“When Penn State talks about students being first, they have to recognize and accept that it means every student is unique and that every student has needs, and they really need to try their best to meet them,” Zhang said. “They’re not looking at it from the perspective of social justice and human rights and looking at people as people as opposed to the money they can provide the university.”
The root of this problem, Good and Zhang said, is Penn State’s current administration.
“The administration that we have right now is not going to change anything,” Good said. “We are going to stay where we are until we get young voices who actually care about these issues and not the money at the end of the day.”
Good and Zhang agreed there is a lack of listening and understanding by the current administration. Both said they spoke with various administrators on several occasions to discuss diversity and inclusion at the university and said they were ignored or dismissed each time.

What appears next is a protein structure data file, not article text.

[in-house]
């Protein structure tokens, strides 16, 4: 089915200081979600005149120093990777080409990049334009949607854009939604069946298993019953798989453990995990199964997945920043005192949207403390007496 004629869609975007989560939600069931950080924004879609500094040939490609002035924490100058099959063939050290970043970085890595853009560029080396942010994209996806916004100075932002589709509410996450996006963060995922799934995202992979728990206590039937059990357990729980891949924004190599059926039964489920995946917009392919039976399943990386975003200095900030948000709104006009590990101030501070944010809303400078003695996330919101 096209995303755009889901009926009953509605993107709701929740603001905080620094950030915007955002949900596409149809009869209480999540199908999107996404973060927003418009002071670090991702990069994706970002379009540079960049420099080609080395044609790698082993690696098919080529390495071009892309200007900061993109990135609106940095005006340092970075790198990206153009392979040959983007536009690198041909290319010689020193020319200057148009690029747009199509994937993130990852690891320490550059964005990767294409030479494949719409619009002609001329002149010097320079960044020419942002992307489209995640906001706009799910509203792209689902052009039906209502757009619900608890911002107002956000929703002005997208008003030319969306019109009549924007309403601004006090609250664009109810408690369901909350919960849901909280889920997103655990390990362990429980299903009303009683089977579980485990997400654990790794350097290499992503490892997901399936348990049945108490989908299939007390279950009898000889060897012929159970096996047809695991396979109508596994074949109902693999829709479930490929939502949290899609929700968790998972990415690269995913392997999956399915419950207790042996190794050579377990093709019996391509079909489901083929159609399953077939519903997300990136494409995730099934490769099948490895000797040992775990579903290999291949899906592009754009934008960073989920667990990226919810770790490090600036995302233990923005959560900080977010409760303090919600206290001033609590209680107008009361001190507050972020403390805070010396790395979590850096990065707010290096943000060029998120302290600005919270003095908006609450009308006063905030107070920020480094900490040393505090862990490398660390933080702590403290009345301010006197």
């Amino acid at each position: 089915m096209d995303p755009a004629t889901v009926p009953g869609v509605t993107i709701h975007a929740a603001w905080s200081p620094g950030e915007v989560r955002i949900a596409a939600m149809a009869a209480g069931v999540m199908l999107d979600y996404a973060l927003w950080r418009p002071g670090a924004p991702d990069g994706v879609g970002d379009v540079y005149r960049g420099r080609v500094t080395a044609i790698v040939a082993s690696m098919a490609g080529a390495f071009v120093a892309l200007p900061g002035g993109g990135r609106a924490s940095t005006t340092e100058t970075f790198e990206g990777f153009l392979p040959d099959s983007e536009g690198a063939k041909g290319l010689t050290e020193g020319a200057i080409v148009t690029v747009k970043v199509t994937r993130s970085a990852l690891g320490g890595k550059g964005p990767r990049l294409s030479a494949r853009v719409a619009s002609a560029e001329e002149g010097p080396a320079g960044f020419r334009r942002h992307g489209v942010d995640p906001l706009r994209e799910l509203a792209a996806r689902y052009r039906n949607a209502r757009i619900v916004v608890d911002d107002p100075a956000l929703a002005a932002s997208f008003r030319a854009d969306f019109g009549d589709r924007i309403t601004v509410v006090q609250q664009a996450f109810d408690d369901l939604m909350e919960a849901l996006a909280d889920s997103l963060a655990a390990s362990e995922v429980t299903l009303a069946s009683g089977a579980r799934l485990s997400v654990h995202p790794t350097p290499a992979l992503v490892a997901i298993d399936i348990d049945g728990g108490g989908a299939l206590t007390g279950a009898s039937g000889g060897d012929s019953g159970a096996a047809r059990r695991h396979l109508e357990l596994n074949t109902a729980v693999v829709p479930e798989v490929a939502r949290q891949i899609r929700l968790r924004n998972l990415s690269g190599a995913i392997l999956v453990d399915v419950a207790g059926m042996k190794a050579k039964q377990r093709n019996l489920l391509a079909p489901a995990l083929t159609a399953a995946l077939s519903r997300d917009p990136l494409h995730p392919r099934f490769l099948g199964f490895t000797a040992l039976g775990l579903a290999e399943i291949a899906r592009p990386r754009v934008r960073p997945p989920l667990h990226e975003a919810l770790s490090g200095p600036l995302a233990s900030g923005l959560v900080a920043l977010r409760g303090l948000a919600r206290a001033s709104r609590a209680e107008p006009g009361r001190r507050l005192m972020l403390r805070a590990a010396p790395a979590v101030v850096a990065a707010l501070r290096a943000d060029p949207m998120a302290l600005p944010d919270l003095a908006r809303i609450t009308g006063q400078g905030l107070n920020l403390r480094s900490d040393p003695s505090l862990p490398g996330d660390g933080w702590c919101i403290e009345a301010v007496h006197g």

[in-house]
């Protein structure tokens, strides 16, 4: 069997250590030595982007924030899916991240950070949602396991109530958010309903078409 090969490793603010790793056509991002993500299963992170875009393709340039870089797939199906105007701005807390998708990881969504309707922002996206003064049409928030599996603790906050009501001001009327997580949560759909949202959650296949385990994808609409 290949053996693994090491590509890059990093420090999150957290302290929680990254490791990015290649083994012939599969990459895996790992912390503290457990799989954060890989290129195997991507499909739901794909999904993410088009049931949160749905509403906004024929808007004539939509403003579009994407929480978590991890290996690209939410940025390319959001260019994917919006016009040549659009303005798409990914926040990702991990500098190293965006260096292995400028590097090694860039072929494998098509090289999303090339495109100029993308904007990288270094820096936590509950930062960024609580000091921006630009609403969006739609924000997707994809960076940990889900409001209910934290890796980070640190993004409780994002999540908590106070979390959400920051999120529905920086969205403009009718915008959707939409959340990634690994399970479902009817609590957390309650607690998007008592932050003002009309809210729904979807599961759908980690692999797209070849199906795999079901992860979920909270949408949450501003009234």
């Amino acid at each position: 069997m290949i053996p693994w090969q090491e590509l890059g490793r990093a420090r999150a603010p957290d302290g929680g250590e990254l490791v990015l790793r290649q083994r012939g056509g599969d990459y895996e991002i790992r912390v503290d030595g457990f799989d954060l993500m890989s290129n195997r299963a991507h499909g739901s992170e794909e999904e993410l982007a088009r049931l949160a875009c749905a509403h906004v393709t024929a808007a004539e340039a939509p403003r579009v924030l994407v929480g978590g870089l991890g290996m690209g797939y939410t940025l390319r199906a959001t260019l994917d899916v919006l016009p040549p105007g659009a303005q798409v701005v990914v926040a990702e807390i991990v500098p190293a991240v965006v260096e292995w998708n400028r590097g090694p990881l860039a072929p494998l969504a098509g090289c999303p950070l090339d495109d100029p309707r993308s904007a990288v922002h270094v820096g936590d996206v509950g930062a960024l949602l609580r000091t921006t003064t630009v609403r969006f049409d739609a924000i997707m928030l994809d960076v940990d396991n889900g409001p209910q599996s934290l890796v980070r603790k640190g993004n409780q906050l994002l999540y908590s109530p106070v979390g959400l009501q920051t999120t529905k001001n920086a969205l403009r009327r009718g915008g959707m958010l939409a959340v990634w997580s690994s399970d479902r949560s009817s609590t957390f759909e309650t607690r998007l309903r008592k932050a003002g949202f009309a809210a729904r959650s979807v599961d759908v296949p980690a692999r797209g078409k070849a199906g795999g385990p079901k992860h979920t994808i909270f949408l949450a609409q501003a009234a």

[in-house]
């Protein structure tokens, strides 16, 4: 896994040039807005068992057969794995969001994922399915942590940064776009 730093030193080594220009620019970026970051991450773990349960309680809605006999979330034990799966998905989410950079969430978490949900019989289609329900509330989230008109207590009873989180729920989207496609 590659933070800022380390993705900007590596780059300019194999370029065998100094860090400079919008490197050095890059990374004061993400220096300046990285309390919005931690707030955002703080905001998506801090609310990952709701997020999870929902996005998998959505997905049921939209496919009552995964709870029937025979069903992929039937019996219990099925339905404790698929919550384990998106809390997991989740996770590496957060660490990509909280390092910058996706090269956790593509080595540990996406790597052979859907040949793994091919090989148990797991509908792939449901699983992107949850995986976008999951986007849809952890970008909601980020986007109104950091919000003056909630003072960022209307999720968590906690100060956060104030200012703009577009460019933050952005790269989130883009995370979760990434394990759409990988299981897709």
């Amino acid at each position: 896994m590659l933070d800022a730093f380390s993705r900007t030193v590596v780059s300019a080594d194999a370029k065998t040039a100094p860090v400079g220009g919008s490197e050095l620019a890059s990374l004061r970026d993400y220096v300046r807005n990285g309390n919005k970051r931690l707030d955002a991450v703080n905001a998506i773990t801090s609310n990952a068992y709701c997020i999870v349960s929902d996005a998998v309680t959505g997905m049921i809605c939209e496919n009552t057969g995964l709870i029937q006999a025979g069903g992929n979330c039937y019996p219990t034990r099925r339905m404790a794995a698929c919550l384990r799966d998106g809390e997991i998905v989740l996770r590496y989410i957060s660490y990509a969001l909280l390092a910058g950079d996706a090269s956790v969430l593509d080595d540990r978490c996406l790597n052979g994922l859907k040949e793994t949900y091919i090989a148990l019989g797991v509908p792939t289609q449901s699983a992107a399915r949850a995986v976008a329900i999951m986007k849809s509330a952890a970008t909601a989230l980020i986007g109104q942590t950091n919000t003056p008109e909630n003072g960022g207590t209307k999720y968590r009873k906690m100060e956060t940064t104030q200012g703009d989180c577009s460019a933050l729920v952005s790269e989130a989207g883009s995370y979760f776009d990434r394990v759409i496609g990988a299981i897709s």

“If you don’t recognize that the APIDA community has issues that they’re facing and that they’re suffering silently about, as an administrator — as Penn State — you’re not doing your job,” Zhang said. “You’re not doing your job to understand the community. You’re not doing your job to understand your students.”
Administrators should operate with the wants and needs of the students, faculty and staff they preside over rather than personal aspirations, Zhang said. Some members of administration aren’t elected — with the exception of certain positions on Penn State’s Board of Trustees — but Zhang said he believes each administrator should operate as if they were.
“When you’re running a university and you talk about the importance of students feeling like they’re included, these issues should be right at the front and center of your radar,” Zhang said. “If [they’re] not, that’s something that needs to be fundamentally reevaluated [by] administration, the Board of Trustees, [by] so many of these different units.”
And Zhang said he believes such a fundamental reevaluation is in order.
“It’s just very tiring for advocates,” Zhang said. “Why is it that us students have to be [leaders] in advocating for change? Why does it have to be professors or allies in the administration advocating for change instead of it being a top-down affair?”